Peter Boockvar, equity strategist at Miller Tabak, told CNBC’s “Morning Call” that the U.S. economy could slip into recession in the second half of 2007 or early 2008.
“The fundamental case for my caution continues to play out,” Boockvar said Monday. “The U.S. economy is slowing dramatically, as evidenced by Friday’s GDP number, today’s real spending number being negative, and the anecdotal evidence I’ve gotten from (retailers), airlines and automakers. The economy, I think, could see a recession in the second half of this year or early 2008 -- and it’s not going to be good for most stock prices.”
On Monday, the U.S. Commerce Department reported that consumer spending on all items rose 0.3% last month, the slowest increase since a similar rise in October. But income rose by 0.7%, the fourth straight solid month of income growth.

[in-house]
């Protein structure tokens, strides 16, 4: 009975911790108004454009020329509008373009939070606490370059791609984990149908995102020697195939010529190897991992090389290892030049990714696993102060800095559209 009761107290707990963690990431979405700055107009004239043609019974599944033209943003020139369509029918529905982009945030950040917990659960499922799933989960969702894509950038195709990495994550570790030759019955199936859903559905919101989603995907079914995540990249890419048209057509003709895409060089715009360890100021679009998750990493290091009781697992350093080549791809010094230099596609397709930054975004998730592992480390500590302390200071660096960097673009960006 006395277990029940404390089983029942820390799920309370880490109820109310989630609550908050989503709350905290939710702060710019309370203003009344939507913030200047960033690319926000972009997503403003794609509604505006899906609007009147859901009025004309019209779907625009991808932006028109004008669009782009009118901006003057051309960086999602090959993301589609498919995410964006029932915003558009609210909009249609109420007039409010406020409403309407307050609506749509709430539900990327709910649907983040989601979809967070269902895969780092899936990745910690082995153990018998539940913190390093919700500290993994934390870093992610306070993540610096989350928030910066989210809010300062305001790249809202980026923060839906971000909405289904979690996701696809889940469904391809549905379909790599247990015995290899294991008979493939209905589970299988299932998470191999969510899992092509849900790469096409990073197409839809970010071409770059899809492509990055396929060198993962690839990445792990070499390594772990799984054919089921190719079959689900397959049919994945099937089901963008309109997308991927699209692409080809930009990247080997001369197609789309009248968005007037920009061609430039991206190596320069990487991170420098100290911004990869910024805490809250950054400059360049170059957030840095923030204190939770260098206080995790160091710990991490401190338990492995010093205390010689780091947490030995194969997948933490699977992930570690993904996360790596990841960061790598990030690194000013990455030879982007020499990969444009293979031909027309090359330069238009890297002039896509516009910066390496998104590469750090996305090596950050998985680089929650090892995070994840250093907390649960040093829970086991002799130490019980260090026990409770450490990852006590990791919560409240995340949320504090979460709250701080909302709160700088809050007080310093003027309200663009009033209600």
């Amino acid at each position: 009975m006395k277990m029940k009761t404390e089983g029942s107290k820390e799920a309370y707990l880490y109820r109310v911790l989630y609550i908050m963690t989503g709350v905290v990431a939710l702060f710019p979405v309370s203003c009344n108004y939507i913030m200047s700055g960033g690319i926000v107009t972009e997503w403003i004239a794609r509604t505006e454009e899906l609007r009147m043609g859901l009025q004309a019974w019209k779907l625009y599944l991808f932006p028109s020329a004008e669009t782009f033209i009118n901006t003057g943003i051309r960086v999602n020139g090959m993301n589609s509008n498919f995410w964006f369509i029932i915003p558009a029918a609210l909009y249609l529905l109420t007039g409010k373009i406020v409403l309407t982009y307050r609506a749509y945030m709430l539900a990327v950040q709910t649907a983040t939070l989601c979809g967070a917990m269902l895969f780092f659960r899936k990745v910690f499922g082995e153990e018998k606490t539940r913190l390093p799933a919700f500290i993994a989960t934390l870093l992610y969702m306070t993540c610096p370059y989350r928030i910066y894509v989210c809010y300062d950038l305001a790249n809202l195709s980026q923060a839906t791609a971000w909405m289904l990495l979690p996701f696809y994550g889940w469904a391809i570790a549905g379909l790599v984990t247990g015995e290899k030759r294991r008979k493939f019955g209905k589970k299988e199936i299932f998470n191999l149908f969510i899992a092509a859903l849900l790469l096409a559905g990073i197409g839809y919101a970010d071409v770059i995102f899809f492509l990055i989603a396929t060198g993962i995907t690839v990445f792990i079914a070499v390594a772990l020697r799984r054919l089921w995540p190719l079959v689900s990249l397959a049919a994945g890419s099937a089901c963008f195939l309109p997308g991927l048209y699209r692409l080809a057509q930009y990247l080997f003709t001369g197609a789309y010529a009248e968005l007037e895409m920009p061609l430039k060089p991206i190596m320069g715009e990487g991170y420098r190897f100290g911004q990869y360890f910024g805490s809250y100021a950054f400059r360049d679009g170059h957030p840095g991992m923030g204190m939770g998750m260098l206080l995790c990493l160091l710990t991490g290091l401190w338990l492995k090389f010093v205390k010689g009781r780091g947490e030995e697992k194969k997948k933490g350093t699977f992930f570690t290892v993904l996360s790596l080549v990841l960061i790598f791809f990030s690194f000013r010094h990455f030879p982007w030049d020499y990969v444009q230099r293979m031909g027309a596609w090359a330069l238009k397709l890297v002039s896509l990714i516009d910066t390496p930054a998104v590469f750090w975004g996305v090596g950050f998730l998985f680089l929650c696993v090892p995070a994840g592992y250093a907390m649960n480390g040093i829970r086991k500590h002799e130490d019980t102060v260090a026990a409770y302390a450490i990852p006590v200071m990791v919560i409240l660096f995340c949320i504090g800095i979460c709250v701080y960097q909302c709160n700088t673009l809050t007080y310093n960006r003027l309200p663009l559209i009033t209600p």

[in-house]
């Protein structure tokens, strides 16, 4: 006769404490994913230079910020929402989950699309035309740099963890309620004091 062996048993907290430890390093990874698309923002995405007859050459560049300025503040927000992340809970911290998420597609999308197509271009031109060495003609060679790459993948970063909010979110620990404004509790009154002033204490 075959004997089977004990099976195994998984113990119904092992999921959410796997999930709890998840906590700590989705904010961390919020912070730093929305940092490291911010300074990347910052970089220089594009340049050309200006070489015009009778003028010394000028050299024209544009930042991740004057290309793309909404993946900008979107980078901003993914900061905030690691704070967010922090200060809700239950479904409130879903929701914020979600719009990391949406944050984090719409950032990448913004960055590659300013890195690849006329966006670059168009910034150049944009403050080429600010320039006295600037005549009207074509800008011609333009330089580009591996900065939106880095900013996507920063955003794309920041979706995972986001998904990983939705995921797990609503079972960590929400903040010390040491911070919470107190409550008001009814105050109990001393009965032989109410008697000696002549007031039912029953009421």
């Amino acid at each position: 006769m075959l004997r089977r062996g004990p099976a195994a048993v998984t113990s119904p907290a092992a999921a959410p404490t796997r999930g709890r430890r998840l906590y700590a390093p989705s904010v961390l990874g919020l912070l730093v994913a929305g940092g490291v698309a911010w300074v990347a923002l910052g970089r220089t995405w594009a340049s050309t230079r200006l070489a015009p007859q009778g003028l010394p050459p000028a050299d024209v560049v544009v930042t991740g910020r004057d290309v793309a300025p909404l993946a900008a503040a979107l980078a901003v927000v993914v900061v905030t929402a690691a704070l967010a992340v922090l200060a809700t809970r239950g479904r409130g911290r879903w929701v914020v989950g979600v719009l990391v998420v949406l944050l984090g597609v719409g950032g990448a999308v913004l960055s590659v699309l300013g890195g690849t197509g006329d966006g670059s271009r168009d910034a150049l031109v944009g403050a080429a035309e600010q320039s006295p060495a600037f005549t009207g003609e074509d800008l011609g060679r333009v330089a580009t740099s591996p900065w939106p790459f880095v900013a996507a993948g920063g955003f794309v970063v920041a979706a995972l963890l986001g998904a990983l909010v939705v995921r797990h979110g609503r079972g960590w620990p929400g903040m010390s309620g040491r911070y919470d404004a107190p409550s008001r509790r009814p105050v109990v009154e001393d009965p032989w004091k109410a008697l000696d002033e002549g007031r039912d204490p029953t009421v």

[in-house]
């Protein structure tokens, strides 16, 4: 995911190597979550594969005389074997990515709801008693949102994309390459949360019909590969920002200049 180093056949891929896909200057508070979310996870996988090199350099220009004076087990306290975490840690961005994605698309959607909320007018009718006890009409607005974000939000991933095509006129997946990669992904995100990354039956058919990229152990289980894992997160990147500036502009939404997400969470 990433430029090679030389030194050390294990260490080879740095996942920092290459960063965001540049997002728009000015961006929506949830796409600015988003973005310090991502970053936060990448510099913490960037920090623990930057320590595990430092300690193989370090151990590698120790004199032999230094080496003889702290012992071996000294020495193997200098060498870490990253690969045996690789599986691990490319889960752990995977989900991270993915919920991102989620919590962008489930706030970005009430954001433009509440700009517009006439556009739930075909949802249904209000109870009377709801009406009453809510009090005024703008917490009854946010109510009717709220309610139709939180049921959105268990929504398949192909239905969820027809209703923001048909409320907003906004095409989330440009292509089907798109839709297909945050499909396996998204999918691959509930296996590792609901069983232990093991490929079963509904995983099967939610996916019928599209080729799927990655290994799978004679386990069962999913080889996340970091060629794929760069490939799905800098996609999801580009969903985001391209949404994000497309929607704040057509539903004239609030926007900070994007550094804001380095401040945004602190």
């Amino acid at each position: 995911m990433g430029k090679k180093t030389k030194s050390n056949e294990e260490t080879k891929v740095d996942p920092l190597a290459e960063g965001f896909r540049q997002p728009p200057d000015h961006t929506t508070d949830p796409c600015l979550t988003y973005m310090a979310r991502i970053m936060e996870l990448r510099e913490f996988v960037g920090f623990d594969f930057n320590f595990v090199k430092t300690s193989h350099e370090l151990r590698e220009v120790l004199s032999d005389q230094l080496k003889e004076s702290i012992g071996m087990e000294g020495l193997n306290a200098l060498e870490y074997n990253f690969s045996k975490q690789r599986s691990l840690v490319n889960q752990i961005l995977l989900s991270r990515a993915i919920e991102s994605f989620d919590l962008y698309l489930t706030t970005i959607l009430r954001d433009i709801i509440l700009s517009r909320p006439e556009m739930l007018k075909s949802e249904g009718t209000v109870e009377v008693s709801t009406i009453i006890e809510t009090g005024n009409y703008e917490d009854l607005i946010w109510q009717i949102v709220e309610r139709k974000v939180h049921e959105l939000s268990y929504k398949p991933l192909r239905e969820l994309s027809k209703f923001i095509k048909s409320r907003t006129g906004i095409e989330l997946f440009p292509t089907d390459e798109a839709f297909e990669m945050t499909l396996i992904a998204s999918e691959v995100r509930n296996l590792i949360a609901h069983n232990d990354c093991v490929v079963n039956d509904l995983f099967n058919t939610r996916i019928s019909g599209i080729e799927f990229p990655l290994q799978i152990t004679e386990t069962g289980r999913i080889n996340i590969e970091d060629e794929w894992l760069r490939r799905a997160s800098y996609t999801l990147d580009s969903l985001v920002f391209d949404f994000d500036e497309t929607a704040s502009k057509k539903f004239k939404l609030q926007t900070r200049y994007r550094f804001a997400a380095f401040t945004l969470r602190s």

Boockvar said the stock market is boosted by stock buybacks, but “organic earnings” continue to slow. Earnings appear strong, but only against sharply lowered expectations. Exports are strong, but represent only 8% of the U.S. economy and therefore aren’t enough to offset sluggishness elsewhere.
“The bull market continues to be in commodities -– precious and industrial metals, as well as agricultural products,” Boockvar said. “Stocks tied to those areas have done tremendously well, and I expect them to do well. But keep in mind that the industrial metals will be subject to pullbacks if the U.S. economy were to go into further declines in growth. Agricultural commodities will be much less sensitive to that. Fertilizer companies will benefit. Precious metals – -the dollar is obviously in trouble; it’s near its lowest level in many years –- so gold and silver will be a beneficiary.”